Archives For ITIL

If there’s a distinguishing characteristic of educational reform, and reform efforts in general, it’s the lack of patience in sustaining difficult effort over time. We criticize students who can’t seem to exercise delayed gratification, but don’t seem to notice that educators, government officials, and the general public aren’t any better.

Reference: Taylor, Sharon, and Ivor Macfarlane. ITIL Small-scale Implementation. London: TSO, 2005.

Silver Bullet Lifecycle

We talked a lot about disaster recovery, monitoring system availability, and financial accounting for IT services on day #2.

Does your school district (or other organization) have a disaster recovery plan in place that lists each IT service and how fast you plan to recover back to full operation? Have you had a conversation with other leaders in your district to prioritize your systems and the data they contain? Updating that plan is one of my top priorities for the next few months.

I appreciate Michaels’ comment on my previous ITIL post about the applicability of business principles to educational environments. I’m not put off by business world comparisons for a couple reasons:

  1. Most of the best thinking in IT management has been in the corporate context. ITIL, Six Sigma, TQM, and a host of other quality frameworks have proven records of improving efficiency and effectiveness. We need to take that seriously.
  2. Is IT Service Management really that different in the corporate context than it is in my education world? Isn’t the goal in both cases to help the organization meet its “business objectives”? (The business objectives are obviously quite different.) There wasn’t much in the ITIL processes that I couldn’t connect with something in my world.

I’m going to continue thinking about the financial stuff too. I have no idea at this point what it actually costs to deliver specific IT services in my district. How much do we pay to maintain our GroupWise system (considering software, hardware, and people costs)? I don’t have a very good idea. Would we save money by switching to Exchange? (I doubt it.) How can I decide if I don’t know what I’m paying now? I don’t think it has to be complicated to make some reasonable cost estimates.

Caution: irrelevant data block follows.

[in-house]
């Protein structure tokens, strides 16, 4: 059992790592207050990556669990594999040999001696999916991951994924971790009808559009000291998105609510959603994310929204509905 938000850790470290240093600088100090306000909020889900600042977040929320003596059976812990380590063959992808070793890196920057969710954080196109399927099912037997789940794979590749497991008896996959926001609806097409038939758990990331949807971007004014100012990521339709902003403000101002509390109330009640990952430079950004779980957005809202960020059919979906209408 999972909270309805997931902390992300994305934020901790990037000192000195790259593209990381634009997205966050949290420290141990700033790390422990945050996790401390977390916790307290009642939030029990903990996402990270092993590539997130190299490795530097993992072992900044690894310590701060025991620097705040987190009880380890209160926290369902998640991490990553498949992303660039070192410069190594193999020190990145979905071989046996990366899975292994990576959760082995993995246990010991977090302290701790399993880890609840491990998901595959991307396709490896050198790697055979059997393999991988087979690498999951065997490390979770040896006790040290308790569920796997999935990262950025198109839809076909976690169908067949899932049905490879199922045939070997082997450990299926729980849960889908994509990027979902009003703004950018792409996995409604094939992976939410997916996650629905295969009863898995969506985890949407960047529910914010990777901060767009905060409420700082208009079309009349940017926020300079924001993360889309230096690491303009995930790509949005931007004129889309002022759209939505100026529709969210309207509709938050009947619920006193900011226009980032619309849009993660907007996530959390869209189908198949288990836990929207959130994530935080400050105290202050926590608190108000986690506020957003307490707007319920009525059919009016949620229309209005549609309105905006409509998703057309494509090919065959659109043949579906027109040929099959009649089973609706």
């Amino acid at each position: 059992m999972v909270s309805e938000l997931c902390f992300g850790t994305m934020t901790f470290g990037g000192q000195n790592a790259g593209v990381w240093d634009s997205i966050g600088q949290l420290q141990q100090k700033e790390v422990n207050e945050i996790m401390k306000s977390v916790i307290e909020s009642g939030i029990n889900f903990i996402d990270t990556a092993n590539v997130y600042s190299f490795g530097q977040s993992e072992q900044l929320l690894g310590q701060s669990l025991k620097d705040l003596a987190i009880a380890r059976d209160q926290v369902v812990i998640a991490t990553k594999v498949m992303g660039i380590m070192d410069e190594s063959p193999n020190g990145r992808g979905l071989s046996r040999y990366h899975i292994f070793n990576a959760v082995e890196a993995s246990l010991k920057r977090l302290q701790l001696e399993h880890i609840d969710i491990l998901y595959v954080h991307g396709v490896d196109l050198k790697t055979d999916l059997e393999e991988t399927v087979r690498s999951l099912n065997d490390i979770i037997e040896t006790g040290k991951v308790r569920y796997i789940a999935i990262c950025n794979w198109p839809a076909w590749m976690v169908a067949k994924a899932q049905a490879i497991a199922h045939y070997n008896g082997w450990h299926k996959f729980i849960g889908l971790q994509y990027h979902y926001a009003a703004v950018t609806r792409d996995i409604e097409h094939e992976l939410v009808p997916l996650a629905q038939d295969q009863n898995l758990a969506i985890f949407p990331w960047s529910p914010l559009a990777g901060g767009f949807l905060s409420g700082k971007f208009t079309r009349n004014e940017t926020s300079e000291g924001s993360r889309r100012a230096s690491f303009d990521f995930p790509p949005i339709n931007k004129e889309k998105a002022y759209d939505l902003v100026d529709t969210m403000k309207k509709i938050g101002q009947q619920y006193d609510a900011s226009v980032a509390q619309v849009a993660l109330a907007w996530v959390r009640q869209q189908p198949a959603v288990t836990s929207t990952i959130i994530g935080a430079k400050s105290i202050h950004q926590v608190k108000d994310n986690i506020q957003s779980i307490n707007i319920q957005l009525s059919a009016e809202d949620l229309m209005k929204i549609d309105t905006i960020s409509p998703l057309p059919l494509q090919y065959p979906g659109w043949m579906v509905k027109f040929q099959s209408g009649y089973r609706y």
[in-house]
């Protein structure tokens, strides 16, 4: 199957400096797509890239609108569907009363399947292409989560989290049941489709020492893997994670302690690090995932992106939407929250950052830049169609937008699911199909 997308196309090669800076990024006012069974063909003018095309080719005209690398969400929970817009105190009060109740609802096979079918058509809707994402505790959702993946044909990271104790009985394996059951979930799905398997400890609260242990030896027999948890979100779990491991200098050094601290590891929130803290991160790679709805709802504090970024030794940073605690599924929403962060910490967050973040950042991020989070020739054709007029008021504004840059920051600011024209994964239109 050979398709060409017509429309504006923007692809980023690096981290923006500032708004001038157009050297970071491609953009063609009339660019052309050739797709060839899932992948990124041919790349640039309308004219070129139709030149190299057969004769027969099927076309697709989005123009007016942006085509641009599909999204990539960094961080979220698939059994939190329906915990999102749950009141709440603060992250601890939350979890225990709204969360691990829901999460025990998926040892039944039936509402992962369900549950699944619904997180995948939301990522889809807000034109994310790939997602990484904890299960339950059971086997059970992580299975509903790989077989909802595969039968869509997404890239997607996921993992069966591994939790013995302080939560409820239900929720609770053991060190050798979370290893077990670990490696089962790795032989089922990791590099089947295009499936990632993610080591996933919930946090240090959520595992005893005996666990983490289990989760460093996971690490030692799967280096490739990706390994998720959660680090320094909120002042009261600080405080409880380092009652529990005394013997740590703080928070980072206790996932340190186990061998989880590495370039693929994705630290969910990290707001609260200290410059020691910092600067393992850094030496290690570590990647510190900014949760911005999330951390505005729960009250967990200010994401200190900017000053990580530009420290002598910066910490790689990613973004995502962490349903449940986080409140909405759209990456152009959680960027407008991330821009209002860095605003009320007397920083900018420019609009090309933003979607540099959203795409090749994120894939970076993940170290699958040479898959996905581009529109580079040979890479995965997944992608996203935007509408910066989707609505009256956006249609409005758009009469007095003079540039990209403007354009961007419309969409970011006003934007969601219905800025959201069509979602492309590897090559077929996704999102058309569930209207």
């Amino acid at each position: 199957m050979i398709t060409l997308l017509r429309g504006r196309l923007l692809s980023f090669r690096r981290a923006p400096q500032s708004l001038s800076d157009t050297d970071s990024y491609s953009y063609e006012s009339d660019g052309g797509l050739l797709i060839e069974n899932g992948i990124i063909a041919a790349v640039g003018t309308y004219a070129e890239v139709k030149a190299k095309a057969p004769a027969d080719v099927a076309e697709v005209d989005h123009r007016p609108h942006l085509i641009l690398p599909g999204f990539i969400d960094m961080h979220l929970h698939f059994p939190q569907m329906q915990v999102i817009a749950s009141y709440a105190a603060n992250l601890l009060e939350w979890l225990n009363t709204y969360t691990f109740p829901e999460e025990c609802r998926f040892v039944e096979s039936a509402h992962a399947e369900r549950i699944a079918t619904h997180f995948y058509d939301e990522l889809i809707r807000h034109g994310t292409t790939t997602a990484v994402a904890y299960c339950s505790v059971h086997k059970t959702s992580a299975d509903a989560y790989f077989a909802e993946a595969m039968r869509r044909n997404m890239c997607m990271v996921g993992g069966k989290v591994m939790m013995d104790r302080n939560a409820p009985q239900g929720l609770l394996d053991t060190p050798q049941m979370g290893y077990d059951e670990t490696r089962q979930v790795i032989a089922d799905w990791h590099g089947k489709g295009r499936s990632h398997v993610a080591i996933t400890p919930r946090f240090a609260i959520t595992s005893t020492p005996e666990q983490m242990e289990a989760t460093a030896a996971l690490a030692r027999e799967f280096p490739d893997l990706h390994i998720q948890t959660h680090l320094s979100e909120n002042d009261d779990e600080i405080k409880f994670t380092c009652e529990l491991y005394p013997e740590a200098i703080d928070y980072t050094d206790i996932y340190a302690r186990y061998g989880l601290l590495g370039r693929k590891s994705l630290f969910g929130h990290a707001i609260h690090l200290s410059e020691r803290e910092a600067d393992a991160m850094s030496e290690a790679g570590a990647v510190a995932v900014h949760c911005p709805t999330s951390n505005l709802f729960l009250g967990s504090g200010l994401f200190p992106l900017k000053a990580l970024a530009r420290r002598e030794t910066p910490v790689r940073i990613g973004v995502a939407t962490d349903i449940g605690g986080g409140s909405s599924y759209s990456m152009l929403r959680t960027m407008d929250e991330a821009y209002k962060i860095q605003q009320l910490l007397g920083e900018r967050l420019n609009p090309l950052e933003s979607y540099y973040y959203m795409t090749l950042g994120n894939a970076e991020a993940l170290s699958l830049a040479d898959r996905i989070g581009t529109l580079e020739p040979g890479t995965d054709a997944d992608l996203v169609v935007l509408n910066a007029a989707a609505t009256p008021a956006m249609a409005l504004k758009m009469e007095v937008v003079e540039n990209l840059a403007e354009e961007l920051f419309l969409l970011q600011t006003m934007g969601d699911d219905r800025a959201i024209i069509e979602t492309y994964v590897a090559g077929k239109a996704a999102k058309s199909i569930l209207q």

This ITIL stuff is good. I should find out if I passed the test in a few weeks.

itil, itsm, it service management, disaster planning, it accounting

Whew! That’s a lot of material. I walked into class this morning and had a thick binder full of detailed ITIL info waiting for me. The terminology is dense and there are a lot of new concepts to absorb. There are only six of us in the class, and I’m the only one from the K–12 world. I asked a lot of questions, most of which seemed fairly intelligent sounding at the time.

I continue to wonder how best to map these IT service management concepts from the corporate culture to the work I do in a school district. There’s so much that is common between all of us who do this work, but there are some key differences. Our instructor works for Northwest Airlines. If their IT systems fail they might lose huge money in lost reservations. (I don’t think he worries much about planes falling out of the sky.) If mine fail I might have hundreds of students and teachers whose activities are ruined for a period of time. Those are both high stakes, but the way to measure them seems quite different to me.

Measuring performance is very important in the ITIL processes. My stack of materials has key performance indicators (KPIs) for each process. Here are a few examples from the Incident Management process (IM in ITIL-speak refers to what most people recognize as a traditional help desk/tech support request):

  • total number of incidents
  • mean cost per incident
  • incidents processed per service desk workstation
  • number and percentage of incidents resolved remotely, without an on-site visit

Does your school district’s IT department measure their performance like that? Mine doesn’t…yet. 😉 My ITIL book stresses the importance of collecting baseline data and measuring performance against it. I don’t have any baseline data. It’s never been collected.

I’ve been thinking a lot about what metrics make sense in a school setting. Something like “number of students and teachers affected per incident” or “instructional time lost per incident” perhaps. I need to find a way to incorporate metrics like that. It will make them more relevant to our “business” and communicate more clearly to teachers and administrators than the geekier alternatives.

What other metrics would make sense for a school IT department? I’d love to hear some suggestions. I’ll keep posting on this, but for now I need to dig in and do some studying. I’ve got the exam on Friday.

itsm, tech support

Back to class

12 Sep 2006

Starting tomorrow morning I’ll be in three days of classes at the U. of MN working toward an ITIL foundation certificate. The foundation course will cover all the basics of ITIL, and I’m hoping it will help me as I continue to rethink how we deliver IT services in my school district. I discovered ITIL in December, 2005 and I’ve been looking forward to implementing some of the key processes ever since.

I’ll do my best to post some reflections and notes about the class here.

itil, itsm, tech support, umn